That is the three-fold import of the Ascension:  the incredible commitment of God to humanity and the reopening of heaven; the gift of a fully divine but also fully human Jesus as our heavenly Intercessor; and the passing of the baton of Christ’s mission from Jesus to his disciples – and to us. 

At our baptism, each of us formally received that call to discipleship:  we were anointed with the common priesthood of the baptized and given the mission to evangelize the world.  Today, as we celebrate the Ascension, we also celebrate the commitment of a man who has decided to live his baptismal mission of discipleship as an ordained priest of Jesus Christ:  Father Jose de Jesus.  Doesn’t that have a nice ring to it?  Today we celebrate, in the person of Father Jose, a special gift that Christ has given to the Church to sanctify it, shepherd it and teach it – to serve the common priesthood of the lay faithful.  This is how the Catholic Catechism describes the ordained priesthood of Jesus Christ:  “The Sacrament of Holy Orders [by which a man is ordained a priest] is the means by which Christ unceasingly builds up and leads his Church for the salvation of souls.” (Cat. 1534 and 1547)  Christ uses the ordained priesthood to save souls.  The Catechism also says that, in his priestly ministry, the priest acts in the person of Jesus (in persona Christi capitis):  “In the service of the ordained priest, it is Christ Himself who is present to his Church as Head of his Body, Shepherd of his flock, high priest of the redemptive sacrifice, and Teacher of Truth.” (Cat. 1548)

Father Jose, you didn’t choose the priesthood; you have been chosen by God for the priesthood.  God called you in your native land of Mexico to become a missionary priest in the United States.  Why God called you to this mission is a mystery.  It is God’s providence.  You are a genuinely nice guy and a good man, but you are not a perfect man; neither am I; neither were the first priests whom Jesus called:  Peter, Andrew, James, John and the rest.  They had strengths and weaknesses just like us, but they loved Jesus and were willing to leave their families and homeland to follow the Lord, just like you.  Thank you for your generosity in following the call of Christ from Mexico to the United States, and thanks to your parents and family for their generosity in sharing you with this local church.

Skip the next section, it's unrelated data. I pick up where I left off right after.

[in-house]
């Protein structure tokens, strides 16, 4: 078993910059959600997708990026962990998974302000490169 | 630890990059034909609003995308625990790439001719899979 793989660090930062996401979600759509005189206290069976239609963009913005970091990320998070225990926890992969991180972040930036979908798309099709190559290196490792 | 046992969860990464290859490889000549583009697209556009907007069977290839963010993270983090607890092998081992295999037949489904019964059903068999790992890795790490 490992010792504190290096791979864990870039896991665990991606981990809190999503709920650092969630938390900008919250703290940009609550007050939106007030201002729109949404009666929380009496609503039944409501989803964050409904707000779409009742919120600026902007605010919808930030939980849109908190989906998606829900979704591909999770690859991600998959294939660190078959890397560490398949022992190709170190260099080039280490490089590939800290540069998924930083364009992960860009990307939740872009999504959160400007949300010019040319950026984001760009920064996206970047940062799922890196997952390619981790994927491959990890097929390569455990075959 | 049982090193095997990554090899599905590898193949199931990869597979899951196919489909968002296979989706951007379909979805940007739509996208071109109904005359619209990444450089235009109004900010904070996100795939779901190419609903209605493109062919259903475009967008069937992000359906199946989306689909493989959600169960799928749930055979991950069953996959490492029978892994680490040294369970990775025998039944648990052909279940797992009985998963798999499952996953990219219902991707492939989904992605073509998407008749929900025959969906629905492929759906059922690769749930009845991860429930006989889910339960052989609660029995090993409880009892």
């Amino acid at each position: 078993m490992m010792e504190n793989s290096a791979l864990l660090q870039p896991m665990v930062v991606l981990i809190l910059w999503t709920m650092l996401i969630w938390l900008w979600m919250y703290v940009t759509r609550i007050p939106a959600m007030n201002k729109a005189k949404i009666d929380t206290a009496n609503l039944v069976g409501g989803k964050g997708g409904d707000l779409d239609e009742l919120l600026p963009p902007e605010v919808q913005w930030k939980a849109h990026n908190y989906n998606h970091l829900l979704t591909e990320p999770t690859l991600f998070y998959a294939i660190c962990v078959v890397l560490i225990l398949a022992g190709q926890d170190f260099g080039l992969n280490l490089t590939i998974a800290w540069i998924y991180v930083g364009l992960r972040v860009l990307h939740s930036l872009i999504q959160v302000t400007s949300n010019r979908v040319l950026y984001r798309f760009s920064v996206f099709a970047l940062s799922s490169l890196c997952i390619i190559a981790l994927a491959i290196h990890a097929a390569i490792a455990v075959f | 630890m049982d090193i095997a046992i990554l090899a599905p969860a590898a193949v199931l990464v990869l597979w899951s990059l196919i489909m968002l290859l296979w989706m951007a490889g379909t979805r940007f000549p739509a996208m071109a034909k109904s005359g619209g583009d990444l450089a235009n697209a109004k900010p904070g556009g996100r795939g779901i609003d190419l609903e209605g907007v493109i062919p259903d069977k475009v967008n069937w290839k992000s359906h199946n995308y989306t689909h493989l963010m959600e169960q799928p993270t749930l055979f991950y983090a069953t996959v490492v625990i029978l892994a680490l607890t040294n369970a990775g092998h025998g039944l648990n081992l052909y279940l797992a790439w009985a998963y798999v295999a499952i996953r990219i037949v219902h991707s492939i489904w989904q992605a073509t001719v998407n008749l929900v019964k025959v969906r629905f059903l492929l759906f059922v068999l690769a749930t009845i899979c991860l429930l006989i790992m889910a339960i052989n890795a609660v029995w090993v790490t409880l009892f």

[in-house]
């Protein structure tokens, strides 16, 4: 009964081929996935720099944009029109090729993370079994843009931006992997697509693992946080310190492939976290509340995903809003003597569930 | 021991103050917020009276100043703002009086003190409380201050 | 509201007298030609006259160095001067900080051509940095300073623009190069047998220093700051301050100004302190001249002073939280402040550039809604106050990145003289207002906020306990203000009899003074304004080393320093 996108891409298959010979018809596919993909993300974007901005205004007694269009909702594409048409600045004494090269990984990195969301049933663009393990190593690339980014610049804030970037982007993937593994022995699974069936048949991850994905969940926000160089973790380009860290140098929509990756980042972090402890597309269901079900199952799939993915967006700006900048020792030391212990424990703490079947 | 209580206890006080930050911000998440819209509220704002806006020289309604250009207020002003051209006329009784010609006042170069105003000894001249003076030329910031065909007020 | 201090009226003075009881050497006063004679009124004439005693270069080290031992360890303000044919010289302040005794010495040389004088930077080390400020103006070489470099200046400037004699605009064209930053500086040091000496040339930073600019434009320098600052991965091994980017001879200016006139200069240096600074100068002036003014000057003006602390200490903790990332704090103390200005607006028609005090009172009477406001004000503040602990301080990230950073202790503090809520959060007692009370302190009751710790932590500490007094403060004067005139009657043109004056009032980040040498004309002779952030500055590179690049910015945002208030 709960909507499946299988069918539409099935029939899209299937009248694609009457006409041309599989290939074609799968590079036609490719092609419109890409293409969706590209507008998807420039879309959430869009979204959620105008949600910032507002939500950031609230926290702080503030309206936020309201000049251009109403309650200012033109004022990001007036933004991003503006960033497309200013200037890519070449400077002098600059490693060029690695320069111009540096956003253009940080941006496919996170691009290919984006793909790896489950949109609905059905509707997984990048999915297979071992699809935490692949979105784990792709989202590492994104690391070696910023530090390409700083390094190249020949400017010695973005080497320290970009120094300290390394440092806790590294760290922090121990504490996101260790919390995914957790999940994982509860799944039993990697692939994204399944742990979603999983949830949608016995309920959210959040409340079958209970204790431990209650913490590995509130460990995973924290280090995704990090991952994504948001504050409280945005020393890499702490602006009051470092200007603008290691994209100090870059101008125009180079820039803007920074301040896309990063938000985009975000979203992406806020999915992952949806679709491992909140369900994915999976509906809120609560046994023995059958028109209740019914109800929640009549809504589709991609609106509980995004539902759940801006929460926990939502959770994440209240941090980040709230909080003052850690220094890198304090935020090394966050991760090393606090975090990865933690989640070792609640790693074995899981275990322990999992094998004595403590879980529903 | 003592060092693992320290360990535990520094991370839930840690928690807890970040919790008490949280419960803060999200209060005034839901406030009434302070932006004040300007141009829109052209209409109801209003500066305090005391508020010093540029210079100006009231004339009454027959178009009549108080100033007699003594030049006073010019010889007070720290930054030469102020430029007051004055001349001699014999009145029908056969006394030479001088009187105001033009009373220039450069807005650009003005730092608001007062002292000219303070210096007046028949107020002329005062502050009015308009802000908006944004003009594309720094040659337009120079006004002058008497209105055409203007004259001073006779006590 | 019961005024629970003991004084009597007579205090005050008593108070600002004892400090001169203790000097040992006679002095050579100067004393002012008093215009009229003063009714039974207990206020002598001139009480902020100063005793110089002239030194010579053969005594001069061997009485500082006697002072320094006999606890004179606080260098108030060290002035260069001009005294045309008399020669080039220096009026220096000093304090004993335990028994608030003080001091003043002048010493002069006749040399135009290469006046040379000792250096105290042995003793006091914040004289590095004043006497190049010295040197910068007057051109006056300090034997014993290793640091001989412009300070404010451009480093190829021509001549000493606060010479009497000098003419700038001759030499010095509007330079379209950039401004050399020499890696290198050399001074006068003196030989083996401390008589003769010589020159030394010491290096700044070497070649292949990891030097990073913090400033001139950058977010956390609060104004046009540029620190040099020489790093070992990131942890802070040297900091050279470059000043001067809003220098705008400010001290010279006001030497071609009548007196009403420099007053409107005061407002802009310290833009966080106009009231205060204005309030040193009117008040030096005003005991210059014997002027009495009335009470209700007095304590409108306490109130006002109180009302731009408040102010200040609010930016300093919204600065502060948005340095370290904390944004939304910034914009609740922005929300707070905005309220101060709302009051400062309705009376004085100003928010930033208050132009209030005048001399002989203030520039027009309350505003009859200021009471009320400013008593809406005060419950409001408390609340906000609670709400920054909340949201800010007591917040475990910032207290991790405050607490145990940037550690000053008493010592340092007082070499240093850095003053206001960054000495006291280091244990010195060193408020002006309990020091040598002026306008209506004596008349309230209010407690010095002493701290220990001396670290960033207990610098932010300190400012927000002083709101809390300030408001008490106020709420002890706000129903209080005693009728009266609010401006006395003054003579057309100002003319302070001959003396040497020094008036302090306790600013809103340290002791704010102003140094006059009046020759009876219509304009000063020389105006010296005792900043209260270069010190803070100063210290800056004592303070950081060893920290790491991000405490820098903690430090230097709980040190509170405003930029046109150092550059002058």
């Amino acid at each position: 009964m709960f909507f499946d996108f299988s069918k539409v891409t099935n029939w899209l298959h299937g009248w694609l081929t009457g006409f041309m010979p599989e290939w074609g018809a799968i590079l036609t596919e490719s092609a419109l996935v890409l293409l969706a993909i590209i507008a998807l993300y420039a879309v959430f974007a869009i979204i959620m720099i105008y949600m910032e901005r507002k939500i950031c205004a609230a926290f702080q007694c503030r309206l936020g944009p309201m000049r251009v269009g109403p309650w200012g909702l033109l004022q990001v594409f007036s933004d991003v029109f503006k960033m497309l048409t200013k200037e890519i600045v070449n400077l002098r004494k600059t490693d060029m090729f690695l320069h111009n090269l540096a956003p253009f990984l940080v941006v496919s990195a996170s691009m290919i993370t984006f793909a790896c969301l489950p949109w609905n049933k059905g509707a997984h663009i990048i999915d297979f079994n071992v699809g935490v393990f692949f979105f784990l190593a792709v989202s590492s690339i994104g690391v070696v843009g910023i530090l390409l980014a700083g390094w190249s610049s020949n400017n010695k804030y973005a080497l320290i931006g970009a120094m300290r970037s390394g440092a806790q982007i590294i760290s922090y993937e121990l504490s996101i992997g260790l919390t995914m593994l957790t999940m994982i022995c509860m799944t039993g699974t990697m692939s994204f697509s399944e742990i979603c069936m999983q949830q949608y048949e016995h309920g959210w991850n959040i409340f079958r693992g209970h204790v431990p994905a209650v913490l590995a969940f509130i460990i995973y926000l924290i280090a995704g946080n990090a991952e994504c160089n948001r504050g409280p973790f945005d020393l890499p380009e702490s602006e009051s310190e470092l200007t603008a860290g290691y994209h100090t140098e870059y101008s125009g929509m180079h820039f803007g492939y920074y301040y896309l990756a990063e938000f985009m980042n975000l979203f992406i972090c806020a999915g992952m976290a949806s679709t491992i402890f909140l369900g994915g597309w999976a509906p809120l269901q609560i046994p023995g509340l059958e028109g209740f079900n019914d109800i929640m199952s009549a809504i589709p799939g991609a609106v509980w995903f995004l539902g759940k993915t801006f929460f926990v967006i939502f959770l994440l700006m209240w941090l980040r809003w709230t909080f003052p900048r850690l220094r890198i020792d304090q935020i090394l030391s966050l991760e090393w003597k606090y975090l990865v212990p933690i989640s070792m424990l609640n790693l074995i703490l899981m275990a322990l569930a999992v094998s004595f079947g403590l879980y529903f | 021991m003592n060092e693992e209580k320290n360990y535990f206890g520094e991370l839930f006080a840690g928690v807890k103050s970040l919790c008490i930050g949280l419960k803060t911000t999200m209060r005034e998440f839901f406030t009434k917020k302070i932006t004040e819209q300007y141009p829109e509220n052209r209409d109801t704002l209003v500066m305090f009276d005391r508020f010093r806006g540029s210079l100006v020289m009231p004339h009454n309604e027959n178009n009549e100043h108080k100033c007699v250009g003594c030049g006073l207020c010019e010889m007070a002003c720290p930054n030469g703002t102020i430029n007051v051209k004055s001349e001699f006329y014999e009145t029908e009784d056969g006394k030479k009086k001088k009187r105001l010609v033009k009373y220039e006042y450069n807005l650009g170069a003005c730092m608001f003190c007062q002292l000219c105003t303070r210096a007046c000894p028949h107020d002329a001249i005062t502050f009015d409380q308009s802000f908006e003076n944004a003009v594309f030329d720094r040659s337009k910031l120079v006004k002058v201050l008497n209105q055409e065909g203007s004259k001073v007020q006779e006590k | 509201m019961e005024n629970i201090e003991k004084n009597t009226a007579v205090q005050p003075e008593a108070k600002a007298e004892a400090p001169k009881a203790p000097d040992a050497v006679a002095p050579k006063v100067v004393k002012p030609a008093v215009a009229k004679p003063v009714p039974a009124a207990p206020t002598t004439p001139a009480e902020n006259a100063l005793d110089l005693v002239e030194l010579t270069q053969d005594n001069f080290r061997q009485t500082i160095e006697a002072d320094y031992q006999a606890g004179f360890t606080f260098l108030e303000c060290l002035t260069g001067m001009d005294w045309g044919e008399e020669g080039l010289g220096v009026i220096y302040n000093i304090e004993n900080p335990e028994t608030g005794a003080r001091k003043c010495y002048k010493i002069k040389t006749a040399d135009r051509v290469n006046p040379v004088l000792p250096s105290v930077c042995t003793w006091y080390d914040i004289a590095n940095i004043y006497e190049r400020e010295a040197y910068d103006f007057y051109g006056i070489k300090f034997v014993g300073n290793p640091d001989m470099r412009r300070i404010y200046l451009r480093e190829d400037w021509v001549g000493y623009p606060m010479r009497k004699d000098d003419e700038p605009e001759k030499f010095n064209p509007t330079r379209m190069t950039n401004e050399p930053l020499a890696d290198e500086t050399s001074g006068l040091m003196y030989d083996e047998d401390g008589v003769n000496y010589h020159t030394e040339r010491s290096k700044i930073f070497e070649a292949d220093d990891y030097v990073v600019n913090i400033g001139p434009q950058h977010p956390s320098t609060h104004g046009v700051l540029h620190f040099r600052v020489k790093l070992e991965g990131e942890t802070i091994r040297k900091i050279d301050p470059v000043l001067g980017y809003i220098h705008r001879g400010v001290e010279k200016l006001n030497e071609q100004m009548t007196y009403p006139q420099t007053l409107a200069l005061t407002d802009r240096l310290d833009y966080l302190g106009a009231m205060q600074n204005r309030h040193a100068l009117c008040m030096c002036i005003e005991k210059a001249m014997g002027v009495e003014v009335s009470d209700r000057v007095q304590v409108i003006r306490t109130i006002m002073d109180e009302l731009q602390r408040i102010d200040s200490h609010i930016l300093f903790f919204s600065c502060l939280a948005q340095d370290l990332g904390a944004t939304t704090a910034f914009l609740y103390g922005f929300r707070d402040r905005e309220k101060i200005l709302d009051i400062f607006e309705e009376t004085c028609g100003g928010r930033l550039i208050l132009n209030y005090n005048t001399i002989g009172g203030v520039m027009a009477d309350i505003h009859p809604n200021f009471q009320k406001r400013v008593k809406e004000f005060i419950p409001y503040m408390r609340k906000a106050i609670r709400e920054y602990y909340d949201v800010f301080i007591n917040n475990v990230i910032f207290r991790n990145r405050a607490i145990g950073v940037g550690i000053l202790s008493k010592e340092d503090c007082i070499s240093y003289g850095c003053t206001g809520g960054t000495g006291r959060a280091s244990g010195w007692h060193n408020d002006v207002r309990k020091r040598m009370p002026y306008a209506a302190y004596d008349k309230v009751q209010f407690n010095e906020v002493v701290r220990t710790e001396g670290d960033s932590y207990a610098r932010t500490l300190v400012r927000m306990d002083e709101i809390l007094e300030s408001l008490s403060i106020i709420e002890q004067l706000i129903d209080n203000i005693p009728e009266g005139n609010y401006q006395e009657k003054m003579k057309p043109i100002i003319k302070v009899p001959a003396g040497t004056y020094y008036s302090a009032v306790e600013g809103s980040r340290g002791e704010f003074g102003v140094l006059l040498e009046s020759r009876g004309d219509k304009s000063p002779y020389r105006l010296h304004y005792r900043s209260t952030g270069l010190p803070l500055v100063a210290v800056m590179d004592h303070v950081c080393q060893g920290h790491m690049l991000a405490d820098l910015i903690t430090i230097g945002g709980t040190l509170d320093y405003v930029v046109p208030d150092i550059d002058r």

Father Jose, you have been in seminary formation for 12 years:  6 years in Mexico and 6 years in the U.S.  During the past 6 years in the U.S., you have devoted yourself diligently to the study of English and, while cherishing your Latin culture and roots, you have embraced American culture, food, and treadmills!  This priest loves to run!  Father Jose, during seminary, you have been a man of prayer, a student of theology, an early riser, a hard worker, disciplined, and humble in service (washing dishes and cleaning tables to serve the seminary community).  In your priesthood, please stay faithful to what has brought you to this day:  prayer (first and foremost), study, self-sacrifice, humble service, a sense of humor, trust in God, and devotion to Nuestra Senora de Guadalupe.

Today is a day of great rejoicing in our Church, a day of celebrating, and a day of thanksgiving.  The Ascension of Jesus into heaven is an amazing gift of God to our world.  The ordained priesthood is also an amazing gift of God to our world, and God has seen fit to give this amazing gift once again.  Thank you, Almighty God the Father, Son and Holy Spirit.  Father Jose, may God’s grace, peace and blessing be upon you as you carry the baton passed to you by Jesus and minister as a priest in his most holy name.  Que Dios te bendiga, Padre Jose de Jesus!


Fr. Joseph Palermo is a priest for the Archdiocese of New Orleans, Louisiana.
He serves serves as spiritual director at Notre Dame Seminary and spiritual advisor for the St. Thomas More Catholic Lawyers Association.